Little Reader, Big Reader

When I was little, I was quite a reader.

I wouldn’t even call it reading as it was much more of a devouring than a nibbling of words. In the 4th grade I went through The Mists of Avalon, an 876 page book, in one week. I didn’t understand a lot of the words but somehow the story played out in my imagination, readily And I was hooked.

I would walk around with a book in my hand, brush my teeth with a book in my hand, take out the trash with a book in my hand, wash the dishes while leaning over the counter, reading the water splashed pages that I couldn’t tear my eyes off of.

In the summers I could be found in the yard, book in one hand with the other hand waving in the air, as I read aloud to the trees.

In high school, it was all Romeo and Juliet, thanks to Claire Danes and Leonardo DiCaprio.

O, swear not by the moon, th’ inconstant moon,

That monthly changes in her circle orb,

Lest that thy love prove likewise variable.

In my college years ai naturally fell into an English and Writing Major, that took this shi*t to a Whole-Nother-Level and not just because of my major but because of the period in life i. Which great transformation and curiosity expanded my world in a tiny Oregonian town.

Reading, ofcourse, makes several promises, the two most important being:

1. To take you away. 2. To many you a better writer.

I lost myself in libraries and found myself in books of poetry. Words crafted hundreds of years ago that could still call to my modern-woman’s heart. I would memorize them, to recite to myself. One of my favorites was this “A Phantom of Delight” by William Wordsworth.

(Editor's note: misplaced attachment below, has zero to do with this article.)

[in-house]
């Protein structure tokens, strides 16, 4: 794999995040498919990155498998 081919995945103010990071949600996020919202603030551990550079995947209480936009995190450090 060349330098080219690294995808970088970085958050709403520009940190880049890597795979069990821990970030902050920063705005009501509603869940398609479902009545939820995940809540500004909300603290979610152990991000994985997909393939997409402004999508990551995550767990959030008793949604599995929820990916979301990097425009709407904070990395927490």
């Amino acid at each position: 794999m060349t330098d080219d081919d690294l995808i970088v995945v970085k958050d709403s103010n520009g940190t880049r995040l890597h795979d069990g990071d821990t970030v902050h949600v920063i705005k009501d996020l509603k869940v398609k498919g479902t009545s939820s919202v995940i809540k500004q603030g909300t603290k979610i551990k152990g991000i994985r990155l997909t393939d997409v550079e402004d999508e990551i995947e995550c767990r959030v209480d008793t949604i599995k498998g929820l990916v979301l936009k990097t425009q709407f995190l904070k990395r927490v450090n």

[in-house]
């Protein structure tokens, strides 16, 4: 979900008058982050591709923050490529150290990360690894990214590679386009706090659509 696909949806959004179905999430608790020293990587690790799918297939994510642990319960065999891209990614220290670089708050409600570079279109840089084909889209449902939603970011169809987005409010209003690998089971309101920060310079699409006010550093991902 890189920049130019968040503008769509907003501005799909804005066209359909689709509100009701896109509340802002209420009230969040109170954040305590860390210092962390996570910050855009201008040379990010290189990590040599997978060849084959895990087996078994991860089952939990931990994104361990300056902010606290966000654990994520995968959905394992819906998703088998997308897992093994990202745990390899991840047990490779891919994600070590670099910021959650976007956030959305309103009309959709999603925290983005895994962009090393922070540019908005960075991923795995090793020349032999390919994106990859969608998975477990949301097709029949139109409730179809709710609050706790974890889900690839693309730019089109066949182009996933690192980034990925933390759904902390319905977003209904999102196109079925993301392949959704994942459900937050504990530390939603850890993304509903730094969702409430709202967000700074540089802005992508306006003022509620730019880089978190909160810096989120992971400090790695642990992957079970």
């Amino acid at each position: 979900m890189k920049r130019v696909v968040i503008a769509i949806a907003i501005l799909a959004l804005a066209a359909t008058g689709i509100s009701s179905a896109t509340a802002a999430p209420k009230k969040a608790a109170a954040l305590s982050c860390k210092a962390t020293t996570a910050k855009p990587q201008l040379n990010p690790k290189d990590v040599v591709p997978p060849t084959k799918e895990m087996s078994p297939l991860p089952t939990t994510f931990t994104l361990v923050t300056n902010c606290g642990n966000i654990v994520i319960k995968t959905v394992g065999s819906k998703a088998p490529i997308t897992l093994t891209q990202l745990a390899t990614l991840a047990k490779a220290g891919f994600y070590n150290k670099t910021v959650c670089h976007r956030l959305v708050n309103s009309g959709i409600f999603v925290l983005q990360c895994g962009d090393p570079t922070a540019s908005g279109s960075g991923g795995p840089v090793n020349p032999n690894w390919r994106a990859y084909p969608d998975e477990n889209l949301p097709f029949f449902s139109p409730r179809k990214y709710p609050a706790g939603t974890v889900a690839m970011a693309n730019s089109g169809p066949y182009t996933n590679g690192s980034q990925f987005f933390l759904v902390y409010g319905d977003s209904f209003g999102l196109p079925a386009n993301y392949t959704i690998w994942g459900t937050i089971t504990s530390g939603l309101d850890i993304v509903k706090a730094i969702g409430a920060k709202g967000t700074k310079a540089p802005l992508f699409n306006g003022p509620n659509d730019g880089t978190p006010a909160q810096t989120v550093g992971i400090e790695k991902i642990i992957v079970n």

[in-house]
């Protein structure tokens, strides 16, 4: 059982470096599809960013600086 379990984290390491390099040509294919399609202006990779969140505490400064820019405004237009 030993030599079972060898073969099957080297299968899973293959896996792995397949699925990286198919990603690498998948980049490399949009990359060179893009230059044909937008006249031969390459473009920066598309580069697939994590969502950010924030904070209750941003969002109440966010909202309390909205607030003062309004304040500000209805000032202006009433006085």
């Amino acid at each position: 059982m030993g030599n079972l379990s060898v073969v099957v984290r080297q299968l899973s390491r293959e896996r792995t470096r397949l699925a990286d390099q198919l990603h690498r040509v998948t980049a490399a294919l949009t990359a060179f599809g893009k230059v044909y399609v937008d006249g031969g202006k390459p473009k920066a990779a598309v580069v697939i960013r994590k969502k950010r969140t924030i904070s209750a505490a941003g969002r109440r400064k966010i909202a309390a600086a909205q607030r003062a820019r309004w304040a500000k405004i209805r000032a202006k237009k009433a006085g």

For transient sorrows, simple wiles, 

Praise, blame, love, kisses, tears, and smiles. 

In the course of time I would find that there is not always time for time spent with books. Yet there has always been pockets of life where I filled every possible moment with books and went through many phases as a reader.
There was ofcourse, the vampire phase with popular fictions Twighlight and Sookie Stackhouse. With the innovation of the e-readers I got to read 50 Shades of Gray without public shame. This was of-course followed by a very brief smut phase.
Sometimes, I would swoop through cultures, taking myself back in time and place by exploring novels relating to Native American history, Hawaiian History, Japanese culture, and a casual interest in World War II. There has been non-fiction phases that included the parenting book phase, the deep dark spirituality seeking phase, and to loosen it up, I routed back to the light hearted rom-com phase.
Each phase would have an important role for me beyond entertainment, including serving as beneficial to my mental health, my sense of peace, the ways I validate myself and look at the world.
Presently, I have found myself yet again in a stage of very heavy reading. This phase has no name. But reading has become oh-so important to me yet again.
At times it feels working and responsibility is what I do between times I can be with my books. It’s the reward for having a dinner cooked, a clean home, successful, happy kids. It’s such a clean and easy way to move through the hours and days and I’ve totally surrendered. So far, it’s been a book a week. Impressive for a woman who works full time, as well as side jobs and cares for a healthy, happy family.
Thus begins what will likely series of book reviews you will likely get from me. I know you love me for the body-positive and bikini pictures and while all that is truly fun, someone you have to let the Winter come and go within. I think the connections made between story tellers and readers is something we can all share in together.
Please share your book recommendations with me. Shoot me an email kinimamakelly@gmail.com

Leave a Reply